To “fn” or not to “fn”
That is the question.
Have you ever noticed that when people call built-in XQuery functions like string(), count(), and collection(), they sometimes prefix the function name with
fn:, and sometimes they don’t? Why? When is it necessary to include the
fn prefix, and when is it okay to leave it out? Or perhaps, you’ve noticed that sometimes MarkLogic complains when you leave it out, and sometimes it doesn’t? This blog post is an attempt to clear up any confusion around this, and to help you define your own policy or preference on this most important issue that affects us all.
fn is special in XQuery because it’s pre-defined to correspond to the namespace URI for built-in XPath functions. The upshot is that the following line is implicit in every XQuery module you write (unless you override it):
This means that you can call functions like
fn:concat(), because the
fn namespace is already defined for you. But if you leave off the prefix from a function call, then you are relying on the default function namespace, which is often the same as the
fn namespace, and so it often works. (Ay, there’s the rub.) Don’t worry, I’ll explain what I mean by “often.”
But first, it’s worth pointing out that things are a bit different in XSLT, where the prefix
fn does not have any special standing. If you want to write
fn:collection() in XSLT, you’d need to explicitly bind the
fn prefix in your stylesheet:
<xsl:stylesheet xmlns:fn="http://www.w3.org/2005/xpath-functions" ...>
Of course, nobody does that in practice, because
collection() works just fine, and in fact, always works fine without a prefix in XSLT. In other words, the XPath function namespace is always, not just often, the default function namespace in XSLT, and there’s no way to override it.
The difference in XQuery is that you can override the default function namespace, using a declaration like this:
declare default function namespace "http://example.com/my-function-ns";
If you don’t include a line like this in your code, then it’s up to your XQuery implementation to determine what the “default default” function namespace is. The XQuery spec “recommends” that implementations set that “default default” to the XPath function namespace (the “default default default”?), but it also allows them to override it. As it happens, MarkLogic is an implementation that overrides it…at least part of the time.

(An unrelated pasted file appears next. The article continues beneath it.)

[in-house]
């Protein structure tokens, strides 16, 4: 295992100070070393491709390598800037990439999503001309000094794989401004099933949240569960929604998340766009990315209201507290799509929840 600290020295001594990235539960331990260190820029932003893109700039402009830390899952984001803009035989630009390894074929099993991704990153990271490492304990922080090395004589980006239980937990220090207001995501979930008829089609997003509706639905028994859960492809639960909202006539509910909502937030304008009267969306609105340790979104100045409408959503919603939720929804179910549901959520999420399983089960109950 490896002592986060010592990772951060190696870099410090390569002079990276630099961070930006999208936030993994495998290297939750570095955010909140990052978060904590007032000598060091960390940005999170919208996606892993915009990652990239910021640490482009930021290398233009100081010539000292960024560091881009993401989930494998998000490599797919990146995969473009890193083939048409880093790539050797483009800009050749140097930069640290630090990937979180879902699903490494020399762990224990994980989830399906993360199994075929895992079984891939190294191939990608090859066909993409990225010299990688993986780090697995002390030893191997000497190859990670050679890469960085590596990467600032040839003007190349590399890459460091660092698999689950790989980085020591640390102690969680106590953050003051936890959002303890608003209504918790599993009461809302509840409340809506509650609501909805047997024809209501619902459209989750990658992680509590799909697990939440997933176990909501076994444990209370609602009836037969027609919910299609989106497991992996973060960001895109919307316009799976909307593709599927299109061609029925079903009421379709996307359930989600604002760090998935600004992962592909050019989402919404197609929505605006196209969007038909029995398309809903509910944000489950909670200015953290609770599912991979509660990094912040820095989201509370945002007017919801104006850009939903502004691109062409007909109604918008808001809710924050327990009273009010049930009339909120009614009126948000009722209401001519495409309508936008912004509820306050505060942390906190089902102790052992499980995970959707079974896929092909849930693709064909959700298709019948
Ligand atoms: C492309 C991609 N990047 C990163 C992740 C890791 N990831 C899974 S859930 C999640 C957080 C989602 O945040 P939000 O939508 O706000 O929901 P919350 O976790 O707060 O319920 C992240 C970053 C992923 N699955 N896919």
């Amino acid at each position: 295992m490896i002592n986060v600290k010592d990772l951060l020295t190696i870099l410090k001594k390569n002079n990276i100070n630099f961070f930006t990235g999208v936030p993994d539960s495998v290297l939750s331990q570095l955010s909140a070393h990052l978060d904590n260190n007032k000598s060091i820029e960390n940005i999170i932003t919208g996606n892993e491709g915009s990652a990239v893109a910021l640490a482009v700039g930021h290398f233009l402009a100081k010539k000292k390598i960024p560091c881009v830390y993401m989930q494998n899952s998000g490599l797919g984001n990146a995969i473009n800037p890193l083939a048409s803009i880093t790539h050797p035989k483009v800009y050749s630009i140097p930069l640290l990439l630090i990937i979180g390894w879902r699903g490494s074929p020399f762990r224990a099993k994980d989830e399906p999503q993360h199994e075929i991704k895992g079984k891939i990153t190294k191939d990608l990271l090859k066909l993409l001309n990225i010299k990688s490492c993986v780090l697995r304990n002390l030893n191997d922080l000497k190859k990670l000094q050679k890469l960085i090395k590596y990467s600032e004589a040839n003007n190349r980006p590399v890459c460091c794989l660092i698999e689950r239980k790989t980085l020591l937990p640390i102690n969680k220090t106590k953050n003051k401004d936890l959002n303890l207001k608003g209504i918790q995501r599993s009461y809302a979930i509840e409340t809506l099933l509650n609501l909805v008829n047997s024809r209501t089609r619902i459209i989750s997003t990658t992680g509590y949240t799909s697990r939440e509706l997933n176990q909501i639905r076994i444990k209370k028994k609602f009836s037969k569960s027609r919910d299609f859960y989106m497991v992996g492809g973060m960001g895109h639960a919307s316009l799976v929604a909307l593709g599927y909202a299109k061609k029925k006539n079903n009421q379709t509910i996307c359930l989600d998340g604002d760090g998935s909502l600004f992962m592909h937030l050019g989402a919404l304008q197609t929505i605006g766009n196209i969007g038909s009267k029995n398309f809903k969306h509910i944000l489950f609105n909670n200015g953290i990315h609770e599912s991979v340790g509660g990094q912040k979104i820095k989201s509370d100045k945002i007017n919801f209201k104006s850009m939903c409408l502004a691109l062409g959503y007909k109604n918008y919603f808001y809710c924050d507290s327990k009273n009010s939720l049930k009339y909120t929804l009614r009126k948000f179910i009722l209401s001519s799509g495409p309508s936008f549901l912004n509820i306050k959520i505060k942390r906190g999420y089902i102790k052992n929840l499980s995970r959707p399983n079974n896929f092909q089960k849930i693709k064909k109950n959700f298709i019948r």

Okay, now I’ll explain what I mean by “often.” In XQuery, there are two kinds of modules: main modules and library modules. MarkLogic sets the default function namespace to the
fn namespace for main modules, but for library modules, the default function namespace is set to the module namespace. The nice thing about this is that, in library modules, you aren’t immediately forced to use a prefix on the functions that you define:
On the other hand, this means that you need to use the
fn: prefix on any calls you make to the built-in XPath functions. So a typical scenario is that
collection() works fine in your main module, but you have to write
fn:collection() in your library module. This may get annoying if you decide you want to re-use some of the code in your main module by moving it to a library module. In this case, cut-and-paste doesn’t cut it; you’ll have to add
fn: in a bunch of places. I think we can all agree that this is a sea of troubles worth taking arms against.
The question is: how you want to deal with it? I see two general approaches to avoiding the above pain:
- Always use the
- Explicitly declare the
fnnamespace as the default function namespace in library modules, so you never have to use the
Both methods are safe, so it largely comes down to personal preference. One thing to note about option 2 is that you’ll need to start using a prefix on your own module function definitions and function calls, something you have to do anyway when you’re calling them from elsewhere. If we really wanted to argue about it, I could give other reasons for one or the other (my personal preference is option 2), but I’ll leave that discussion to the comments — bring it on!
Before I leave you, I want to make sure you know how to accomplish option 2 and forever rid yourself of the need of remembering to type
fn:. Just put the following boilerplate in the prolog of each of your library modules: